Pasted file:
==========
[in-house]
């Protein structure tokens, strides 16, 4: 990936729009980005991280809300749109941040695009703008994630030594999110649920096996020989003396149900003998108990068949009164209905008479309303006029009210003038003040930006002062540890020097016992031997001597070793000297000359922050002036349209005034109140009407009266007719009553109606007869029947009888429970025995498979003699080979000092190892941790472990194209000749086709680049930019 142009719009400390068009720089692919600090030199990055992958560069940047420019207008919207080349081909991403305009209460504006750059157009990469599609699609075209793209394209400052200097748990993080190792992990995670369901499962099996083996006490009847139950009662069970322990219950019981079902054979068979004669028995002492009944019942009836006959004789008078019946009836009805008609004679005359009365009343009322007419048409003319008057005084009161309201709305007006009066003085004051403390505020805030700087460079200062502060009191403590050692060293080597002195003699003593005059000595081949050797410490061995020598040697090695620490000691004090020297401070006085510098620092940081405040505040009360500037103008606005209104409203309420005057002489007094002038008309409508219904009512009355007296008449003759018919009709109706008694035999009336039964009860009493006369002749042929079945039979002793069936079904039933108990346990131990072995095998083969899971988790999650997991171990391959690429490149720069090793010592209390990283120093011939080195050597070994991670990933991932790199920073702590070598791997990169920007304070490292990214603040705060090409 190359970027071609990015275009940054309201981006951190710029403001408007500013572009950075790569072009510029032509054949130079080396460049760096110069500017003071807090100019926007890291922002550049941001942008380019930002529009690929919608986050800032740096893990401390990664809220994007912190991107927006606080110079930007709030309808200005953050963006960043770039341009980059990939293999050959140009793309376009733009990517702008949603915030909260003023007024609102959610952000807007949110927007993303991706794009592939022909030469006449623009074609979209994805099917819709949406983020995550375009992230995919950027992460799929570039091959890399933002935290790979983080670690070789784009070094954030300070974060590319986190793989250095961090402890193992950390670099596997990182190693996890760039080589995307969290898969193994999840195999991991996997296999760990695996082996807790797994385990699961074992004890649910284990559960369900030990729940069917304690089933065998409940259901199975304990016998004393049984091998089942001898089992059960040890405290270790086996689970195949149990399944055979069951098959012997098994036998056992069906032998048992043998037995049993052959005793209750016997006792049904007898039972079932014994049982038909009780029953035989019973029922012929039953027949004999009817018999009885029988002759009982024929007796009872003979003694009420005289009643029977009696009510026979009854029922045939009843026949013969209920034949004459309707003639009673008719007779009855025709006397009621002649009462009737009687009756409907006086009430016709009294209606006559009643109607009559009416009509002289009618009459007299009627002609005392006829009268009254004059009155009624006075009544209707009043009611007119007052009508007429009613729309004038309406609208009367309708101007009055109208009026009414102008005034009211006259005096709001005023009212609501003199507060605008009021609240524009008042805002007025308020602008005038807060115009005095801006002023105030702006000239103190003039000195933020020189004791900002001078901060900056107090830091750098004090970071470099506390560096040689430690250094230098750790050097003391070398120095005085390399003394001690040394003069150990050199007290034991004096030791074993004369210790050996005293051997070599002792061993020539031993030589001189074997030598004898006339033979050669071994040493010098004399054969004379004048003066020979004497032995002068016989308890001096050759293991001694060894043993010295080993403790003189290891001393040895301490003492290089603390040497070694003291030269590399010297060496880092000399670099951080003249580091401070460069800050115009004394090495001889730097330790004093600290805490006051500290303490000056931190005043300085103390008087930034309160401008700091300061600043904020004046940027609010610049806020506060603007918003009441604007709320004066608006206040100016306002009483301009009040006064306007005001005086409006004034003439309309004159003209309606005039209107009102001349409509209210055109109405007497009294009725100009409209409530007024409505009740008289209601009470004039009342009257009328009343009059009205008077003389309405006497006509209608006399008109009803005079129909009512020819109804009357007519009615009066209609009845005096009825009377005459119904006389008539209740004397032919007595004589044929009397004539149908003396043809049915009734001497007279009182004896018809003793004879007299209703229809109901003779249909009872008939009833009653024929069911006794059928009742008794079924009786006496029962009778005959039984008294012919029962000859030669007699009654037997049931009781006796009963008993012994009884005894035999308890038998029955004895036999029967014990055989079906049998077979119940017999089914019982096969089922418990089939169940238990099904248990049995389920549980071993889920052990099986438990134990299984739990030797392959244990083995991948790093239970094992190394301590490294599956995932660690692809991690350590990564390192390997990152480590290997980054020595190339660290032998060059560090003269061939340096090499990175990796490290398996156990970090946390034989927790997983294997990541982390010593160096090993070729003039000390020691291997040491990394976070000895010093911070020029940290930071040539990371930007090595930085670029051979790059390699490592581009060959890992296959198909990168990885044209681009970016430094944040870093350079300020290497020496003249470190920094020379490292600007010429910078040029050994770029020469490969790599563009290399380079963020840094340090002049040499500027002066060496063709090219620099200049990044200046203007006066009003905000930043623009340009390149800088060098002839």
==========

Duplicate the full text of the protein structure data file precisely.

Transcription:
[in-house]
């Protein structure tokens, strides 16, 4: 990936729009980005991280809300749109941040695009703008994630030594999110649920096996020989003396149900003998108990068949009164209905008479309303006029009210003038003040930006002062540890020097016992031997001597070793000297000359922050002036349209005034109140009407009266007719009553109606007869029947009888429970025995498979003699080979000092190892941790472990194209000749086709680049930019 142009719009400390068009720089692919600090030199990055992958560069940047420019207008919207080349081909991403305009209460504006750059157009990469599609699609075209793209394209400052200097748990993080190792992990995670369901499962099996083996006490009847139950009662069970322990219950019981079902054979068979004669028995002492009944019942009836006959004789008078019946009836009805008609004679005359009365009343009322007419048409003319008057005084009161309201709305007006009066003085004051403390505020805030700087460079200062502060009191403590050692060293080597002195003699003593005059000595081949050797410490061995020598040697090695620490000691004090020297401070006085510098620092940081405040505040009360500037103008606005209104409203309420005057002489007094002038008309409508219904009512009355007296008449003759018919009709109706008694035999009336039964009860009493006369002749042929079945039979002793069936079904039933108990346990131990072995095998083969899971988790999650997991171990391959690429490149720069090793010592209390990283120093011939080195050597070994991670990933991932790199920073702590070598791997990169920007304070490292990214603040705060090409 190359970027071609990015275009940054309201981006951190710029403001408007500013572009950075790569072009510029032509054949130079080396460049760096110069500017003071807090100019926007890291922002550049941001942008380019930002529009690929919608986050800032740096893990401390990664809220994007912190991107927006606080110079930007709030309808200005953050963006960043770039341009980059990939293999050959140009793309376009733009990517702008949603915030909260003023007024609102959610952000807007949110927007993303991706794009592939022909030469006449623009074609979209994805099917819709949406983020995550375009992230995919950027992460799929570039091959890399933002935290790979983080670690070789784009070094954030300070974060590319986190793989250095961090402890193992950390670099596997990182190693996890760039080589995307969290898969193994999840195999991991996997296999760990695996082996807790797994385990699961074992004890649910284990559960369900030990729940069917304690089933065998409940259901199975304990016998004393049984091998089942001898089992059960040890405290270790086996689970195949149990399944055979069951098959012997098994036998056992069906032998048992043998037995049993052959005793209750016997006792049904007898039972079932014994049982038909009780029953035989019973029922012929039953027949004999009817018999009885029988002759009982024929007796009872003979003694009420005289009643029977009696009510026979009854029922045939009843026949013969209920034949004459309707003639009673008719007779009855025709006397009621002649009462009737009687009756409907006086009430016709009294209606006559009643109607009559009416009509002289009618009459007299009627002609005392006829009268009254004059009155009624006075009544209707009043009611007119007052009508007429009613729309004038309406609208009367309708101007009055109208009026009414102008005034009211006259005096709001005023009212609501003199507060605008009021609240524009008042805002007025308020602008005038807060115009005095801006002023105030702006000239103190003039000195933020020189004791900002001078901060900056107090830091750098004090970071470099506390560096040689430690250094230098750790050097003391070398120095005085390399003394001690040394003069150990050199007290034991004096030791074993004369210790050996005293051997070599002792061993020539031993030589001189074997030598004898006339033979050669071994040493010098004399054969004379004048003066020979004497032995002068016989308890001096050759293991001694060894043993010295080993403790003189290891001393040895301490003492290089603390040497070694003291030269590399010297060496880092000399670099951080003249580091401070460069800050115009004394090495001889730097330790004093600290805490006051500290303490000056931190005043300085103390008087930034309160401008700091300061600043904020004046940027609010610049806020506060603007918003009441604007709320004066608006206040100016306002009483301009009040006064306007005001005086409006004034003439309309004159003209309606005039209107009102001349409509209210055109109405007497009294009725100009409209409530007024409505009740008289209601009470004039009342009257009328009343009059009205008077003389309405006497006509209608006399008109009803005079129909009512020819109804009357007519009615009066209609009845005096009825009377005459119904006389008539209740004397032919007595004589044929009397004539149908003396043809049915009734001497007279009182004896018809003793004879007299209703229809109901003779249909009872008939009833009653024929069911006794059928009742008794079924009786006496029962009778005959039984008294012919029962000859030669007699009654037997049931009781006796009963008993012994009884005894035999308890038998029955004895036999029967014990055989079906049998077979119940017999089914019982096969089922418990089939169940238990099904248990049995389920549980071993889920052990099986438990134990299984739990030797392959244990083995991948790093239970094992190394301590490294599956995932660690692809991690350590990564390192390997990152480590290997980054020595190339660290032998060059560090003269061939340096090499990175990796490290398996156990970090946390034989927790997983294997990541982390010593160096090993070729003039000390020691291997040491990394976070000895010093911070020029940290930071040539990371930007090595930085670029051979790059390699490592581009060959890992296959198909990168990885044209681009970016430094944040870093350079300020290497020496003249470190920094020379490292600007010429910078040029050994770029020469490969790599563009290399380079963020840094340090002049040499500027002066060496063709090219620099200049990044200046203007006066009003905000930043623009340009390149800088060098002839």